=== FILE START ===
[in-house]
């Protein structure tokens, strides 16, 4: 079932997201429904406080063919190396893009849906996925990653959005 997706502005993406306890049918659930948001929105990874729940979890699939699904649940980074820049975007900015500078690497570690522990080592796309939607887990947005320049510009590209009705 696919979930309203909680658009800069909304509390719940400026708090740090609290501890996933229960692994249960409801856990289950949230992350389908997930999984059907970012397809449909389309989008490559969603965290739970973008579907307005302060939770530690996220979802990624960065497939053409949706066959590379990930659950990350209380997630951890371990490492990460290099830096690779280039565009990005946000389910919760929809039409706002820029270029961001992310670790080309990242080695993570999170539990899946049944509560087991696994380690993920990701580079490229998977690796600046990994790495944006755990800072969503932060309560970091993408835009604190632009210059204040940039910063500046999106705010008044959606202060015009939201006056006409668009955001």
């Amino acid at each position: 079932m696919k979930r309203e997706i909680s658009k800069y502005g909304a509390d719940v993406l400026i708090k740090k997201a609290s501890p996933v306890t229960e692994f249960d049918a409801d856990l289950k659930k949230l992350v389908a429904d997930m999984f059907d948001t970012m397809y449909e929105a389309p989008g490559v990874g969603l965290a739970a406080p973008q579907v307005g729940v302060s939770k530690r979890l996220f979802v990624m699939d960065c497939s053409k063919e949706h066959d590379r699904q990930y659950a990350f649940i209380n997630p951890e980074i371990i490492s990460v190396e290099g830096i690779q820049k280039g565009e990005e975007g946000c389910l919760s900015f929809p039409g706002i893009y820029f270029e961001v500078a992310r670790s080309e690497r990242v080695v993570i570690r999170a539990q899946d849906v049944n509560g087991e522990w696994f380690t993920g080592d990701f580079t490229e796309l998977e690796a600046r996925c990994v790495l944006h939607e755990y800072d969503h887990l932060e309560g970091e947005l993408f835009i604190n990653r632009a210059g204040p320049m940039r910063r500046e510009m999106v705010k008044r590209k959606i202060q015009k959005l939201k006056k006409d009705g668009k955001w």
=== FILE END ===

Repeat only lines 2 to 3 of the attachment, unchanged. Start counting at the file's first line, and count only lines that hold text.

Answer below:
């Protein structure tokens, strides 16, 4: 079932997201429904406080063919190396893009849906996925990653959005 997706502005993406306890049918659930948001929105990874729940979890699939699904649940980074820049975007900015500078690497570690522990080592796309939607887990947005320049510009590209009705 696919979930309203909680658009800069909304509390719940400026708090740090609290501890996933229960692994249960409801856990289950949230992350389908997930999984059907970012397809449909389309989008490559969603965290739970973008579907307005302060939770530690996220979802990624960065497939053409949706066959590379990930659950990350209380997630951890371990490492990460290099830096690779280039565009990005946000389910919760929809039409706002820029270029961001992310670790080309990242080695993570999170539990899946049944509560087991696994380690993920990701580079490229998977690796600046990994790495944006755990800072969503932060309560970091993408835009604190632009210059204040940039910063500046999106705010008044959606202060015009939201006056006409668009955001």
């Amino acid at each position: 079932m696919k979930r309203e997706i909680s658009k800069y502005g909304a509390d719940v993406l400026i708090k740090k997201a609290s501890p996933v306890t229960e692994f249960d049918a409801d856990l289950k659930k949230l992350v389908a429904d997930m999984f059907d948001t970012m397809y449909e929105a389309p989008g490559v990874g969603l965290a739970a406080p973008q579907v307005g729940v302060s939770k530690r979890l996220f979802v990624m699939d960065c497939s053409k063919e949706h066959d590379r699904q990930y659950a990350f649940i209380n997630p951890e980074i371990i490492s990460v190396e290099g830096i690779q820049k280039g565009e990005e975007g946000c389910l919760s900015f929809p039409g706002i893009y820029f270029e961001v500078a992310r670790s080309e690497r990242v080695v993570i570690r999170a539990q899946d849906v049944n509560g087991e522990w696994f380690t993920g080592d990701f580079t490229e796309l998977e690796a600046r996925c990994v790495l944006h939607e755990y800072d969503h887990l932060e309560g970091e947005l993408f835009i604190n990653r632009a210059g204040p320049m940039r910063r500046e510009m999106v705010k008044r590209k959606i202060q015009k959005l939201k006056k006409d009705g668009k955001w």